In looking over the non-Bowden 1980’s photographic archives for the proposed book on Adelaide photography I realised that I was in the process of making a shift from the then fashionable street style photography of the 1970s to a more topographic approach. Fashionable in the sense that New York in the 1960s was the centre of photography with Winogrand, Friedlander and Meyerowitz laying down the classic grooves for street photography.
This is an example of the street photography in Adelaide’s CBD that was made from a public space in the 1980s:
Street photography is candid photography –in this case it is a photo of an office worker walking west along Franklin St after leaving the office in the late afternoon. This was during an Adelaide summer and it was a time when white socks and sandals were the summer fashion for men. This fashion was much more practical in 40 degrees heat than the traditional tie and suit.
The next step for me is to follow Adam’s advice and do a dummy book using BookWright, Blurb’s free desktop software, in order to see what the draft with images and text looks like as a book— as opposed to an idea in my head, or Stuart’s step— rough prints on sheets of folded up paper to have an tactile object in my hand as opposed to images on a computer screen. Continue reading →
In the previous post I mentioned that I would now concentrate on other images from the archives now that The Bowden Archives has all the images it needs. I have recently been mulling over what to do with these non-Bowden images, and I have decided that some will go into the Adelaide book whilst the others will go towards a new book project with Moon Arrow Press.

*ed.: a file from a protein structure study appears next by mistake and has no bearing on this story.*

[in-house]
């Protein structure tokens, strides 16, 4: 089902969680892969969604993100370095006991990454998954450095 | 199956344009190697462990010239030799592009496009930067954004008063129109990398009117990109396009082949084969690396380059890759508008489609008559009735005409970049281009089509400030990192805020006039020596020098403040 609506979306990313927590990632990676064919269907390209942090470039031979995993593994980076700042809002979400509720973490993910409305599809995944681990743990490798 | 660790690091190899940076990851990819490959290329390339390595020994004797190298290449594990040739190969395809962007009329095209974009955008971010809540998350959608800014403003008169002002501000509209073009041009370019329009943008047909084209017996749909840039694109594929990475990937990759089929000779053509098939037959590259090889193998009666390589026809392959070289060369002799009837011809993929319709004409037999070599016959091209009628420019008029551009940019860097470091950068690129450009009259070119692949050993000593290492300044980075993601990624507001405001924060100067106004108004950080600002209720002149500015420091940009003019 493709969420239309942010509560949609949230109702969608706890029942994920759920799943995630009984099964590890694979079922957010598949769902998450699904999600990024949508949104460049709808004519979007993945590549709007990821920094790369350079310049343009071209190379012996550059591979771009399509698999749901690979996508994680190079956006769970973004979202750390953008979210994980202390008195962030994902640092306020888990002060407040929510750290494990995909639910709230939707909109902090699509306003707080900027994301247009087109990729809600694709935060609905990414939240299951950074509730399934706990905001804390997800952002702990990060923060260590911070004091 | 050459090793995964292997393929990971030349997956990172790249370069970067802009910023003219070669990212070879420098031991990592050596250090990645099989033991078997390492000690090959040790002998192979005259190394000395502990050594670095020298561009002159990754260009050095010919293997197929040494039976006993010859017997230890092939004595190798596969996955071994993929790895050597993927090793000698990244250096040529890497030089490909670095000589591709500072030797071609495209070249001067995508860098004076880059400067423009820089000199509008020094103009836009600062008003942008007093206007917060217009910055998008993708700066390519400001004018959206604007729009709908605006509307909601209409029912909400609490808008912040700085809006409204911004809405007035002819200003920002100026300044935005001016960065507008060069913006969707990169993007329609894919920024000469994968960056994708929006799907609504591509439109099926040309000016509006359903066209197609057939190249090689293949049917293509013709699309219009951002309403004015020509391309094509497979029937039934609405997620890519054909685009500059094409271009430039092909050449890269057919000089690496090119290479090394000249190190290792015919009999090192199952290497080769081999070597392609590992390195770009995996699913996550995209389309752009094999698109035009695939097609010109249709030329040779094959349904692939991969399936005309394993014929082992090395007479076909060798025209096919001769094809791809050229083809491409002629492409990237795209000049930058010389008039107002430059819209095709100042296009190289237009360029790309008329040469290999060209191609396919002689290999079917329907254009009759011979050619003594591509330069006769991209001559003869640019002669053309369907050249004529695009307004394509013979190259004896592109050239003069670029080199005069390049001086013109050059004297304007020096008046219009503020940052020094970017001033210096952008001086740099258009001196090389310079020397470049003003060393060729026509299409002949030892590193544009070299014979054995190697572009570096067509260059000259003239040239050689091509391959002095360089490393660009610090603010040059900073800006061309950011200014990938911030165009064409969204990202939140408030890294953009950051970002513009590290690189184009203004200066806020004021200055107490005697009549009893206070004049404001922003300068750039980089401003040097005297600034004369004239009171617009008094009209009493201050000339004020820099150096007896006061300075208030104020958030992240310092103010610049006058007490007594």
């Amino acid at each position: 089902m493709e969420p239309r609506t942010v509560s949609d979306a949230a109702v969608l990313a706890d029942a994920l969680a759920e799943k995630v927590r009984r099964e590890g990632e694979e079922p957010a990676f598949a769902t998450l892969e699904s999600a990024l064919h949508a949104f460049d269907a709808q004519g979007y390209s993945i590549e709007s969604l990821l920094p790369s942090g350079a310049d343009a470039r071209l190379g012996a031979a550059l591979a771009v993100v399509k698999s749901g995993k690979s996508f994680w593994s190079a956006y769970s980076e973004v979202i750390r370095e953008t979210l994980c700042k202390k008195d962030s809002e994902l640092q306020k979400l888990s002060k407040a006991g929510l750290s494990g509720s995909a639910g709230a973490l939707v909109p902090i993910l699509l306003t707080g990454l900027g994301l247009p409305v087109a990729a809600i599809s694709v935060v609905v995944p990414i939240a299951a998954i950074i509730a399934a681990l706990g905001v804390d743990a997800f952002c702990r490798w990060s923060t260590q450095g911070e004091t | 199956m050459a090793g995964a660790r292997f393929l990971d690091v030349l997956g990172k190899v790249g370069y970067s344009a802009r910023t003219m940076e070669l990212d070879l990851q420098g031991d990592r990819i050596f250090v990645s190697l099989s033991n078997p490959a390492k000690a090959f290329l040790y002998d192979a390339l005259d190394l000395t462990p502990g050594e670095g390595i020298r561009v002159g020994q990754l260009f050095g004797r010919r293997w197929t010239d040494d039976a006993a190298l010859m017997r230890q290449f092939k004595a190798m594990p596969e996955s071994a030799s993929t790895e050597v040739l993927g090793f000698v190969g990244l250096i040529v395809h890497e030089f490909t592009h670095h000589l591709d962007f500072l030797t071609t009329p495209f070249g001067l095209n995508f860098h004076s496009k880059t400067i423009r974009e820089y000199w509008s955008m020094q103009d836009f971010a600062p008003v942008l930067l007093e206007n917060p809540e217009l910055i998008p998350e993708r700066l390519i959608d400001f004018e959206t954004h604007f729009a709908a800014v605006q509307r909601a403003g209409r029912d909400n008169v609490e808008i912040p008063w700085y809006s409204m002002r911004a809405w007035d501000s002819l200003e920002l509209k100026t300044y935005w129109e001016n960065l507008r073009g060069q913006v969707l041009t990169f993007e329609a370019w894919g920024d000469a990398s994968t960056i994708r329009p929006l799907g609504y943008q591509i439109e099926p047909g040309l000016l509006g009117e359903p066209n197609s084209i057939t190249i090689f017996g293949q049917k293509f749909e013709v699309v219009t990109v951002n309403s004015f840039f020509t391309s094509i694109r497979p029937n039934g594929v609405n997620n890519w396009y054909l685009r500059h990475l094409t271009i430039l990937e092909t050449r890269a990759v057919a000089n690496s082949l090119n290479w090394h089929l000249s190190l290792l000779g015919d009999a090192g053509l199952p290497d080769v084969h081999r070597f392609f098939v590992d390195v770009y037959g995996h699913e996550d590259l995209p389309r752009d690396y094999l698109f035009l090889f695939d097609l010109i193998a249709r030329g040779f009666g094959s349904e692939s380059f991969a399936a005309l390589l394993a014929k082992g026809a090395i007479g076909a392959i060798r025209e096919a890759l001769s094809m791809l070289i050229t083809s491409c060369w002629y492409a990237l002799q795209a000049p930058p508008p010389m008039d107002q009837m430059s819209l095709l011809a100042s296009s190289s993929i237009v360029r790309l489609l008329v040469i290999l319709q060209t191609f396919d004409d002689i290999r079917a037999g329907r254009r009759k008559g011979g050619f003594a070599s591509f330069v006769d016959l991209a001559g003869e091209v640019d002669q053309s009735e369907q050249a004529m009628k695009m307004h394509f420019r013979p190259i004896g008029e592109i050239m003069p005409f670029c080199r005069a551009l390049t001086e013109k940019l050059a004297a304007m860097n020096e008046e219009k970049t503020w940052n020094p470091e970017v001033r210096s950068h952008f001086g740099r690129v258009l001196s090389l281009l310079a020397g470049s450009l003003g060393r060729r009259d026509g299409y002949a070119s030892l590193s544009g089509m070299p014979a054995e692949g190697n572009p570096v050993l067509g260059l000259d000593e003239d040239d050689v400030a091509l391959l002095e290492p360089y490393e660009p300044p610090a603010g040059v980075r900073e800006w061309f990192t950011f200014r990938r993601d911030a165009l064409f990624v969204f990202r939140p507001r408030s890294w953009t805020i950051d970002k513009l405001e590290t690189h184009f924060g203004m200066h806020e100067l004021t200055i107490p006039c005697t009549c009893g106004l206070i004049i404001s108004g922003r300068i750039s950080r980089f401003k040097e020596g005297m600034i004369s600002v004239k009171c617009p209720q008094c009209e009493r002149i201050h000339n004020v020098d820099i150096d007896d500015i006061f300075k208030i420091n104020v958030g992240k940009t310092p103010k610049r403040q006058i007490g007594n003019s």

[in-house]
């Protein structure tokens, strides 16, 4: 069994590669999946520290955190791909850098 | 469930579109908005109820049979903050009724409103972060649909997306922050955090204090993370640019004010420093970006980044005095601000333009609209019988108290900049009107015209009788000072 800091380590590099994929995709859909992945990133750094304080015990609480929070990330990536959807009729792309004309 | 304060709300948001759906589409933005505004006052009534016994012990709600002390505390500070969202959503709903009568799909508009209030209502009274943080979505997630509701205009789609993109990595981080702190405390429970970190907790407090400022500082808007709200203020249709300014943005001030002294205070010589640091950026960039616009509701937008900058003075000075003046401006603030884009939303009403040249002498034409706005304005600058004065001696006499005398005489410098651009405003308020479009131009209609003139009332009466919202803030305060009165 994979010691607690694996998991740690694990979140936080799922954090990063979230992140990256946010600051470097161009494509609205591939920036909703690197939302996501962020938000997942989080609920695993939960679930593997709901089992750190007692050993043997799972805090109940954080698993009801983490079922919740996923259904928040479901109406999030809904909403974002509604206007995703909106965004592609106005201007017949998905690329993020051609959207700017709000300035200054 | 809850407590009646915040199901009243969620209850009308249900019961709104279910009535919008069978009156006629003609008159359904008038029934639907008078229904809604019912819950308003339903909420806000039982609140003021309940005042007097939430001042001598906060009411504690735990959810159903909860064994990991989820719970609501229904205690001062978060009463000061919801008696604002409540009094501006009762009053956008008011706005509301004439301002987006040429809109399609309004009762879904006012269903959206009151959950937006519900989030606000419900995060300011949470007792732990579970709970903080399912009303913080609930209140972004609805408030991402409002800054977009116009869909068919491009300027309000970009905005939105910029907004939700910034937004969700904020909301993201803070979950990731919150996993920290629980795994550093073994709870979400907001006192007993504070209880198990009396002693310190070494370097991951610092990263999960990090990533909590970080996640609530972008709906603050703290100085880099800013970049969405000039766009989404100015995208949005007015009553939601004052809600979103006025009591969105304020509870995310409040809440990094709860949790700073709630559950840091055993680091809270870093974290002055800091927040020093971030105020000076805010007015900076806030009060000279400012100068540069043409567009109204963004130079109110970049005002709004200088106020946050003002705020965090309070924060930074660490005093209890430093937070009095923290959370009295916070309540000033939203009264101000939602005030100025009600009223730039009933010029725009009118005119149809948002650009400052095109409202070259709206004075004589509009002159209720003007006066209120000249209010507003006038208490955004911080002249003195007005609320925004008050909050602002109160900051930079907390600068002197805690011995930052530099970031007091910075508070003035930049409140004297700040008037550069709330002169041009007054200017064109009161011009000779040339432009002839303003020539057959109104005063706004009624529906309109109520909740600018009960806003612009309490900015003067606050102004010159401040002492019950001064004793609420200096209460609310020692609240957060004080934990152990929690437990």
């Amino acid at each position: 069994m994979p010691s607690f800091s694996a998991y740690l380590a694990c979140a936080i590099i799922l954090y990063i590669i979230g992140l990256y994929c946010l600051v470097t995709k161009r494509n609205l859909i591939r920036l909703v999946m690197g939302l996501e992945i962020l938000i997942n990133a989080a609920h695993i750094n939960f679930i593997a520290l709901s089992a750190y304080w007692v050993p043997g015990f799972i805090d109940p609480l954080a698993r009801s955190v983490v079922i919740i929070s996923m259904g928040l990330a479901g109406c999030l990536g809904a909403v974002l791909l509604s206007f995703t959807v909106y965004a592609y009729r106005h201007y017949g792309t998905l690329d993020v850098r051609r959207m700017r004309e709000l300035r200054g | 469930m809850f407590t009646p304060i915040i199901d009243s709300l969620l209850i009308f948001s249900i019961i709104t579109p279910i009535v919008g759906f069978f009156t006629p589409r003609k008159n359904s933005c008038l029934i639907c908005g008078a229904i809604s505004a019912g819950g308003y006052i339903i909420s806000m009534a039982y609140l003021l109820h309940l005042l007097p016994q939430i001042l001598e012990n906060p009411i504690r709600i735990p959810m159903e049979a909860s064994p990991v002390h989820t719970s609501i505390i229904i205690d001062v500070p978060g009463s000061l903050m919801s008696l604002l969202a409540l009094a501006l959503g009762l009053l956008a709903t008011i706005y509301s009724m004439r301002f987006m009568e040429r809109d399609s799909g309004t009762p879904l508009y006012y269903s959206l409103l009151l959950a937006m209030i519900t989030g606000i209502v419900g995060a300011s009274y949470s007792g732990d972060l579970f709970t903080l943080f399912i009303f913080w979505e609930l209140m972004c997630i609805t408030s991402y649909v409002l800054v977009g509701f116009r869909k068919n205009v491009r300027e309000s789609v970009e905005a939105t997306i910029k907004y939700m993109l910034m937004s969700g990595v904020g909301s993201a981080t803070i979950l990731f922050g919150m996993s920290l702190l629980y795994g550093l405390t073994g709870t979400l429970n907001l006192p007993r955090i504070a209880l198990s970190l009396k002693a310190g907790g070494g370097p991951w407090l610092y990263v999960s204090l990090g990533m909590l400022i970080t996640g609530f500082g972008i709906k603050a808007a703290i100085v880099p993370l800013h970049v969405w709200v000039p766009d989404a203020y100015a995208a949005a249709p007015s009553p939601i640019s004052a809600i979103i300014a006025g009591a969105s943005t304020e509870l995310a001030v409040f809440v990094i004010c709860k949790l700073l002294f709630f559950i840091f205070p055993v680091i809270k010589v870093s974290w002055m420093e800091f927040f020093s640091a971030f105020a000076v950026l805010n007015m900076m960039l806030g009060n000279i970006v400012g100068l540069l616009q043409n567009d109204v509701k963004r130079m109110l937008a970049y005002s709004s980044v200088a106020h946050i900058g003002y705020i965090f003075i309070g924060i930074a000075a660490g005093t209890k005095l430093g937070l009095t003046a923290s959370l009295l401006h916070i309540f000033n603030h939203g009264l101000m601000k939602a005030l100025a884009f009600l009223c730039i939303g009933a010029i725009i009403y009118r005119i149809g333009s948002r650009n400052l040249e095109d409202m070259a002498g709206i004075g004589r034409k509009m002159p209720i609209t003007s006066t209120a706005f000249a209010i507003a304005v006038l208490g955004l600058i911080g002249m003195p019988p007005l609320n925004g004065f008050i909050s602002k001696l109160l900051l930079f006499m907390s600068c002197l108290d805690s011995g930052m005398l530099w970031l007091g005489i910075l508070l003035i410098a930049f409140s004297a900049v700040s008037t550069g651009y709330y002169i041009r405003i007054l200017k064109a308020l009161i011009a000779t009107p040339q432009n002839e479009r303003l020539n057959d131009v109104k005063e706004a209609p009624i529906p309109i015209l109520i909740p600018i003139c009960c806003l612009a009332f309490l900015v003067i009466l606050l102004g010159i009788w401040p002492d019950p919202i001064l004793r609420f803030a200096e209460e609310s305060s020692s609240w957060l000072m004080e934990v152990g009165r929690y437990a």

This is the independent press run by Adam Jan Dutkiewicz and which published my Abstract Photography book in 2016. Adam and I had a chat about this Adelaide photography book recently, and we tentatively agreed to start working on it next year, after he finishes Volume 2 of the Visual History of the Royal South Australia Society of Arts book. Continue reading →
When I was living in Adelaide I would occasionally travel to Victor Harbor for day trips in the Kombi. I didn’t know that much about the Fleurieu Peninsula. I had heard that lots of people who grew top in Adelaide used to have their summer holidays on the southern coast of the Fleurieu Peninsula. The temperatures on this coast were lower than in Adelaide during the summer.
An archival photo of a house in Tabernacle Road, Encounter Bay, Victor Harbor in South Australia:
These were only occasional cursory trips as I didn’t find the township attractive or inviting. It was a small, commercial centre for agriculture and day tourists. It became quiet ugly during the peak tourist season.